Kevin DeYoung presents a helpful post on how you can care for your pastor. I would agree with his conclusions on how this helps the body. And, am blessed to have a body and leadership team that provides for me in such ways. If you wonder why such things are so important, read DeYoung on Give Your Pastor A Break.
There were a couple of great posts that got my attention this AM:
Brian Croft offers suggestions for how he shepherds his family. This includes, in his case, letting one child stay up 30 minutes longer one night a week to read Scripture, books, and pray with their father. Any encouragement and practicality on this issues seems to be helpful to me.
On DeYoung’s blog, Jason Helopoulos gives some tips on listening well. He pegged me from the outset, speaking of how pastors tend to be assertive and “know where this conversation is headed.” Rather than rushing to give our opinion we should strive to listen by taking the following tips:
* Remember that sermons are for the pulpit
* Remember that the person before you is the person you are to be ministering to
* Be teachable
* Show honor to all
* Silence is golden
* Maintain eye contact
* Ask questions
* Don’t always feel the need to lead
* Don’t be “super-spiritual”
* Think through questions
* Care tenderly
Check out both of these posts and be helped.
For my pastoral friends…
Check out Brian Croft’s book Visit the Sick for practical help in hospital time. We used this for an Elder’s/Deacon’s Meeting last year and found it practical and helpful.
Was a full day at the conference, but I am finally back in the hotel and done with the conference. It was a full day, but so rich with such amazing content, challenging us to be better pastors.
Ray Van Neste got us rolling this AM. After dispensing with some common questions about how we go about shepherding and overseeing, this session got at some practical things including, among other things: praying systematically for people, teaching them our duty as pastors and having a plurality of leadership committed to caring for people. Doing this makes us more human and actually helps our sanctification.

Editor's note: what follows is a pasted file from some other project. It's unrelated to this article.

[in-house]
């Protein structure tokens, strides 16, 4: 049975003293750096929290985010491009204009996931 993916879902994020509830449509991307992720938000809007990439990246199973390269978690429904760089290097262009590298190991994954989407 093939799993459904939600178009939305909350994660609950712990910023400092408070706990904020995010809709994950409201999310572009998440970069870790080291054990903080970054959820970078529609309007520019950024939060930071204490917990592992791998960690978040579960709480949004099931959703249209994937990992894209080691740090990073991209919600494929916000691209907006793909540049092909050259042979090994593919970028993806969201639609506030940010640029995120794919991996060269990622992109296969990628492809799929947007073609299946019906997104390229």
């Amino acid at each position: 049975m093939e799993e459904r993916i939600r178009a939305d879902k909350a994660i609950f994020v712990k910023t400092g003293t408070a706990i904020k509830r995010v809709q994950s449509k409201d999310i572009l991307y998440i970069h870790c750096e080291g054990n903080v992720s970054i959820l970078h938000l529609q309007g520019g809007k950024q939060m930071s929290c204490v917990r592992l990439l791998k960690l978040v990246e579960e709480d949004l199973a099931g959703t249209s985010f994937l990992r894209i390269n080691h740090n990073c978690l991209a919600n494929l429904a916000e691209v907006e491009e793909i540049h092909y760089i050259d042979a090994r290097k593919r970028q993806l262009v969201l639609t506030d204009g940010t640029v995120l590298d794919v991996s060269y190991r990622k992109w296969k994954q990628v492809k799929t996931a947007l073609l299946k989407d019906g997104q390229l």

Session 5 was Phil Newton doing an exposition of Acts 20:28-31. We have a need we can’t dismiss, with external attacks upon the body and deceit within the body. We also have a duty we cannot neglect, being on guard, shepherding the church of God and being alert to the schemes of our enemy. We are to do what God has called us to do so that God’s purposes are worked out in the body.
Tom Ascol returned after our lunch break encouraging a Gospel-Shaped Ministry. His outline was 4 ways Christ and ministry work together to shape Christian ministry:
1) The Lordship of Christ establishes the nature of ministry.
2) The sufficiency of Christ liberates us from self-consciousness in ministry.
3) The example of Christ calls us to self-denying consecration in ministry.
4) The glory of Christ delivers us from small-minded superficial success in ministry.
This sermon really functioned to get at how our modern ministry ethic is faulty and how we need to turn to the Lord. We must shape our ministry in Him.
Ray Van Neste returned with an exposition of Exodus 32 on the title “Shepherding A Rebellious People”. This sermon showed how people (including us) are rebellious, how we should not function as leaders (looking at Aaron) and how we should function (looking at Moses). I loved how Ray ended this ministry pointing us to the Chief Shepherd Himself, how we need Him to atone. This sermon really helped codify the content and bring it to focus. It was a great historical example of the principles we have observed.
Finally, Tom Ascol returned with a talk on Colossians 1:28. Jesus Christ is the Pastor’s message. The goal of preaching is the perfection of our people (in Christ). The content of our preaching is simply HIM. And the manner of our preaching includes warning, teaching and wisdom. We must preach and have Christ work in our hearts to pass this on to others.
All is all, this conference was a huge blessing and a reminder of some great things. I was encouraged that there are some things that we do well and humbled by things we don’t do well. If you are able to, I would try and access the Twitter feed and check out additional content. And, if you are reading this, pray that I would be the shepherd that God would have me be.
If you follow the blog, you know I’m in STL for a Shepherding Conference. The men I am here with and I got up and headed out for some lunch before registration, visiting historic downtown St. Charles, which was the First State Capital of Missouri, down on the Missouri River. After lunch, we headed to FBC St. Peters, MO for the conference.